Foothill demonstrates AVID to SoCal schools

Dragon Press Editorial Board

Hang on for a minute...we're trying to find some more stories you might like.


Email This Story






Ventura Unified School District teachers observed Foothill AVID classrooms Wednesday.

Schools from across Ventura County sent about 80 representatives to campus on Wednesday, February 3, to observe classes and learn how Foothill teachers integrate AVID strategies into core classes.

Foothill officially became a National AVID Demonstration School on November 20, receiving national recognition and extra funding for the AVID program. With the title came the new responsibility of hosting other schools, so they might learn to incorporate new techniques, methodologies and strategies into their own classes.

Foothill Principal Joe Bova said that “the goal of the visitation, from the region’s perspective, is to increase the number of schools that offer AVID.”

Bova went on to add that “it’s pretty disturbing that so few schools have AVID to support students that may not have that support at home.”

Educators attended a general session in the morning, panel discussions on topics such as AVID college field trips, then visited classrooms and attended a closing session in the afternoon.

In Anthony Villa’s math classroom, AVID observer and principal at Carpinteria Middle School Felicia Sexsmith watched as the Calculus AB AP class reviewed the multiple choice final they had take the previous Friday.

Villa is known for his unusual methods in teaching, often involving unique metaphors to help students grasp difficult topics. When taking derivatives of functions on Wedensday, he compared the ‘chain rule’ to the classic Pixar film, Finding Nemo.

Nemo is eaten by an anglerfish, who is eaten by the shark Bruce.  This cleverly represents the way that one function ‘eats’ another, and may even be ‘eaten’ itself, Villa explained.

“It’s a visual analogy that reminds (the students) that they have to look at the problem in smaller pieces and put them back together,” he said.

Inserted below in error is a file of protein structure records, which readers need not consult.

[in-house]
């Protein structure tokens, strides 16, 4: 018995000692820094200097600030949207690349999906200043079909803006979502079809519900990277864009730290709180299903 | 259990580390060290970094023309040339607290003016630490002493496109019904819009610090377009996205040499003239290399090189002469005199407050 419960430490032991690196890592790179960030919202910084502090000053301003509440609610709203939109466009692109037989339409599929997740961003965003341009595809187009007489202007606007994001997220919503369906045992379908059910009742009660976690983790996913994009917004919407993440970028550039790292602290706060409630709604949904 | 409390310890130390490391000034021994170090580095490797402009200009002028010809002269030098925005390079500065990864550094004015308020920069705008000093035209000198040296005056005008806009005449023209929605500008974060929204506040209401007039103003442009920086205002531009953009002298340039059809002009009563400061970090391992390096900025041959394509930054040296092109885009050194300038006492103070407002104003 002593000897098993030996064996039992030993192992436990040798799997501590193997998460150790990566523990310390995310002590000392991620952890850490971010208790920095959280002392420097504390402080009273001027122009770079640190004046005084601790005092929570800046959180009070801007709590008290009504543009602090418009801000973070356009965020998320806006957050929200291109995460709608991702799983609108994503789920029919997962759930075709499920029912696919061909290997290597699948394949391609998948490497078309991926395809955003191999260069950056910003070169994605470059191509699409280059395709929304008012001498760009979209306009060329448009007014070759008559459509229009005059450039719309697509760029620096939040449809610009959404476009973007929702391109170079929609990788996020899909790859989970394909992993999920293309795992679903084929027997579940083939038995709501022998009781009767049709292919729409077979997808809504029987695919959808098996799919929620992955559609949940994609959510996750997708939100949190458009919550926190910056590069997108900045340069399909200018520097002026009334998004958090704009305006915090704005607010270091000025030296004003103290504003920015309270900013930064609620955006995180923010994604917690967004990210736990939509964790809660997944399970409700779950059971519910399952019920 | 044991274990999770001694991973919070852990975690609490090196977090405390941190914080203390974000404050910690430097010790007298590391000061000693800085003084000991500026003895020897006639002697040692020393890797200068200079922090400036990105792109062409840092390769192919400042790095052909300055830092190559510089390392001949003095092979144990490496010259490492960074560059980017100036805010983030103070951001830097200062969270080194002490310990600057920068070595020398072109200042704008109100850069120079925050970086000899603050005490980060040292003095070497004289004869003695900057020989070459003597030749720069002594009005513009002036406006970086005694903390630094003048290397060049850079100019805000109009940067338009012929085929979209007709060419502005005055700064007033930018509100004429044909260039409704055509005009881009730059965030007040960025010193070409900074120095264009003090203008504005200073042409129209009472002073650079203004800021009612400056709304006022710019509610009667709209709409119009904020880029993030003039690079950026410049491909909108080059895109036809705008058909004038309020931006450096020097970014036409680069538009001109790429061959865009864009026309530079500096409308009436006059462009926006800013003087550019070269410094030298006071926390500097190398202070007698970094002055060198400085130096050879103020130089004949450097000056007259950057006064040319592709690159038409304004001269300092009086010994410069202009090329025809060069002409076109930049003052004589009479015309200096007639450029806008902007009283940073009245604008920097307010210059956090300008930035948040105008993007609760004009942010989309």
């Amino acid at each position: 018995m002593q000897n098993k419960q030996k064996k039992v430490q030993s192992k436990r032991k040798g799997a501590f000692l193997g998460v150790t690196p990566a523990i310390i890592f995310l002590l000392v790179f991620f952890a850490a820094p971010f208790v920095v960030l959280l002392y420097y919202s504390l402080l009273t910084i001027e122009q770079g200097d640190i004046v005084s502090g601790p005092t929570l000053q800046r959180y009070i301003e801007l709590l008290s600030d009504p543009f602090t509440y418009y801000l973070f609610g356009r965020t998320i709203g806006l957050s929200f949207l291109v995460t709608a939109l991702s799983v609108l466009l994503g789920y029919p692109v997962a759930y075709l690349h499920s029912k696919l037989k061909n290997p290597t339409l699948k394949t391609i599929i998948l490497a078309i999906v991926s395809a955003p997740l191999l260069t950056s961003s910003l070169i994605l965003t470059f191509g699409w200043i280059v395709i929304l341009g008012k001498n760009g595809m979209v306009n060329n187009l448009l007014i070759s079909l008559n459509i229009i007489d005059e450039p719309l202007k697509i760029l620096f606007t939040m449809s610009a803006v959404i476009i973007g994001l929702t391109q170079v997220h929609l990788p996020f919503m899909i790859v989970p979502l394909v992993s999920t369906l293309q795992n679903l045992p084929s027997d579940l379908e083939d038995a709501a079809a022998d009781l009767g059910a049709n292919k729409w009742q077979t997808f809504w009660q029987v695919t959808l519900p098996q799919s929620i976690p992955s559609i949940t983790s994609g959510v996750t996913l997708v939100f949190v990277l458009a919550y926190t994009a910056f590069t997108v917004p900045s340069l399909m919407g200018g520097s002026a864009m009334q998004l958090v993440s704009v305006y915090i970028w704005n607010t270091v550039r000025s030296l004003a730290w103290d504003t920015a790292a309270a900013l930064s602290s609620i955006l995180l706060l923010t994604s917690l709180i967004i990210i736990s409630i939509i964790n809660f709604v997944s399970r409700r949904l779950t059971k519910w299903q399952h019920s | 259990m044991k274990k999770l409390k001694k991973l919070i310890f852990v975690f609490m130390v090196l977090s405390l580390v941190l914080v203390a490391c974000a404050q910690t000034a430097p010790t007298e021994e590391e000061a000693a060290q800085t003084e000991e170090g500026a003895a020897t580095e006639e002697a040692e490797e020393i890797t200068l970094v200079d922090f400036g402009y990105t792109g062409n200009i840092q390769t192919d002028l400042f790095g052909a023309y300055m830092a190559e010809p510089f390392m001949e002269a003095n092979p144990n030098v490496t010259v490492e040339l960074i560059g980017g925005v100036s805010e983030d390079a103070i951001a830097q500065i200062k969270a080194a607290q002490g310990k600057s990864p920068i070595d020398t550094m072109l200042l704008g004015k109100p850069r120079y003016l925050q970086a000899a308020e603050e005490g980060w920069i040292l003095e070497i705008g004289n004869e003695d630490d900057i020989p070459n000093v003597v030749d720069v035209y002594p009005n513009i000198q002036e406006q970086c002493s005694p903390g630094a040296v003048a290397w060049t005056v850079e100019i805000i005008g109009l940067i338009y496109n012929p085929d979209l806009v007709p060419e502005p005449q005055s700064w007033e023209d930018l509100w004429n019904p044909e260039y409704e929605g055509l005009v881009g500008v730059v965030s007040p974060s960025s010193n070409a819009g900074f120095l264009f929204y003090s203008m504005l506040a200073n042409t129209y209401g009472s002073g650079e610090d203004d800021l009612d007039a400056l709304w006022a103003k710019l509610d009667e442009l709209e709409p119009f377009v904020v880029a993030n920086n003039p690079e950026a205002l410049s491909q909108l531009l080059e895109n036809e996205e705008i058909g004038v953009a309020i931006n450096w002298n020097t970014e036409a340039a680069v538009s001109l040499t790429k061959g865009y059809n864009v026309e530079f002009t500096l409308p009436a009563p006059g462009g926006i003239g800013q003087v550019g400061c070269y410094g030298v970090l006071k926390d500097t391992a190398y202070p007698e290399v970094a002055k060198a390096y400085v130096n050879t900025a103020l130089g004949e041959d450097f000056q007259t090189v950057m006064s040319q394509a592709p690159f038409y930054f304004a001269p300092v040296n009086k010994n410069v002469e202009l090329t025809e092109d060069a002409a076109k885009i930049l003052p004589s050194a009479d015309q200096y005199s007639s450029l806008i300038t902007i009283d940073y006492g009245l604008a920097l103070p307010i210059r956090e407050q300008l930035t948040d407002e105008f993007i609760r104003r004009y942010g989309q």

Villa apologized for his obscure comparison, to which Sexsmith remarked, “If they remember it, then they get it — it’s cool with me!”

District teachers observe Foothill AVID classes.

Claire Adam’s 6th period health class took Cornell Notes (a key AVID strategy) on bones and the human skeleton. Observed by Patricia Casiano, ELD teacher and coordinator at Rio del Valle Middle School, Adams warned of the dangers of bone marrow cancer.

“It’s important to keep your bones healthy!” Adams stressed.

“And away from your dogs!” one witty student retorted.

The class, including the observer, laughed.

Both Bjork and Casiano were especially impressed with Foothill’s block schedule, campus layout, small class sizes and the F.I.R.E. program.

The two compared FIRE to an extended AVID period without the specific AVID framework, such as tutorial request forms.

Rio Vista Middle School teacher Wendy Bjork didn’t even know that Foothill existed, despite teaching in the region for over 22 years. She regretted this, and said that if she had known about the school sooner, she would have sent her own son here.

At the end of the day, observers attended a closing session, where they discussed what they learned from the visit and how they can better implement it into their own schools.

Bova concluded, “It’s our belief that every school needs AVID,  and our hope is that they would see our school and see that AVID isn’t just for low socio-economic schools. It’s for everyone.”

Photo: Above, health teacher Heather Ferris chats with AVID visitors from other campuses. Her AVID class was observed by teachers wanting to learn new college readiness teaching strategies. Photo by Trevor Adams, Editor in Chief, The Foothill Dragon Press.

What do you think?